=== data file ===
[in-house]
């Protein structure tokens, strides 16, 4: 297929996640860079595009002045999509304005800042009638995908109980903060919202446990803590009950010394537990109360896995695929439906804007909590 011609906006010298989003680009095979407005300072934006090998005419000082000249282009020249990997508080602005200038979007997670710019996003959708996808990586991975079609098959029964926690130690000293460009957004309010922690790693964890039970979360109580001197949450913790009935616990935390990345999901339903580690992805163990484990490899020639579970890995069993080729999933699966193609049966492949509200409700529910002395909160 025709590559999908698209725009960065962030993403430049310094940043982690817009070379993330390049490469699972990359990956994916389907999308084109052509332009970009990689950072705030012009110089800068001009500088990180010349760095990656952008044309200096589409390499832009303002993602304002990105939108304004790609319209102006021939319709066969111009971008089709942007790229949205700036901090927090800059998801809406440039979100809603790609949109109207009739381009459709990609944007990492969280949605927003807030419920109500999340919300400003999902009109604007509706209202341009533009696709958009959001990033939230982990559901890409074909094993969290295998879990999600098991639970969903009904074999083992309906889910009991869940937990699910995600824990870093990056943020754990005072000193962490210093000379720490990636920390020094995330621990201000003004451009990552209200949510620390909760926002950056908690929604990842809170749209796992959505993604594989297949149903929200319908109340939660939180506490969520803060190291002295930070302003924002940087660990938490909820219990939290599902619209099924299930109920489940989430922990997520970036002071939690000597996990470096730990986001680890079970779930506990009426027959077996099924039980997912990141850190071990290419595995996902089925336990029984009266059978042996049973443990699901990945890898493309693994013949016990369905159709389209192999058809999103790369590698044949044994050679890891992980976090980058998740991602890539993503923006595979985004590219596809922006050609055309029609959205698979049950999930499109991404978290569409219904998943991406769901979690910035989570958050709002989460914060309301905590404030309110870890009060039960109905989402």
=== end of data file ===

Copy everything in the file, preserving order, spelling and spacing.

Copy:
[in-house]
């Protein structure tokens, strides 16, 4: 297929996640860079595009002045999509304005800042009638995908109980903060919202446990803590009950010394537990109360896995695929439906804007909590 011609906006010298989003680009095979407005300072934006090998005419000082000249282009020249990997508080602005200038979007997670710019996003959708996808990586991975079609098959029964926690130690000293460009957004309010922690790693964890039970979360109580001197949450913790009935616990935390990345999901339903580690992805163990484990490899020639579970890995069993080729999933699966193609049966492949509200409700529910002395909160 025709590559999908698209725009960065962030993403430049310094940043982690817009070379993330390049490469699972990359990956994916389907999308084109052509332009970009990689950072705030012009110089800068001009500088990180010349760095990656952008044309200096589409390499832009303002993602304002990105939108304004790609319209102006021939319709066969111009971008089709942007790229949205700036901090927090800059998801809406440039979100809603790609949109109207009739381009459709990609944007990492969280949605927003807030419920109500999340919300400003999902009109604007509706209202341009533009696709958009959001990033939230982990559901890409074909094993969290295998879990999600098991639970969903009904074999083992309906889910009991869940937990699910995600824990870093990056943020754990005072000193962490210093000379720490990636920390020094995330621990201000003004451009990552209200949510620390909760926002950056908690929604990842809170749209796992959505993604594989297949149903929200319908109340939660939180506490969520803060190291002295930070302003924002940087660990938490909820219990939290599902619209099924299930109920489940989430922990997520970036002071939690000597996990470096730990986001680890079970779930506990009426027959077996099924039980997912990141850190071990290419595995996902089925336990029984009266059978042996049973443990699901990945890898493309693994013949016990369905159709389209192999058809999103790369590698044949044994050679890891992980976090980058998740991602890539993503923006595979985004590219596809922006050609055309029609959205698979049950999930499109991404978290569409219904998943991406769901979690910035989570958050709002989460914060309301905590404030309110870890009060039960109905989402």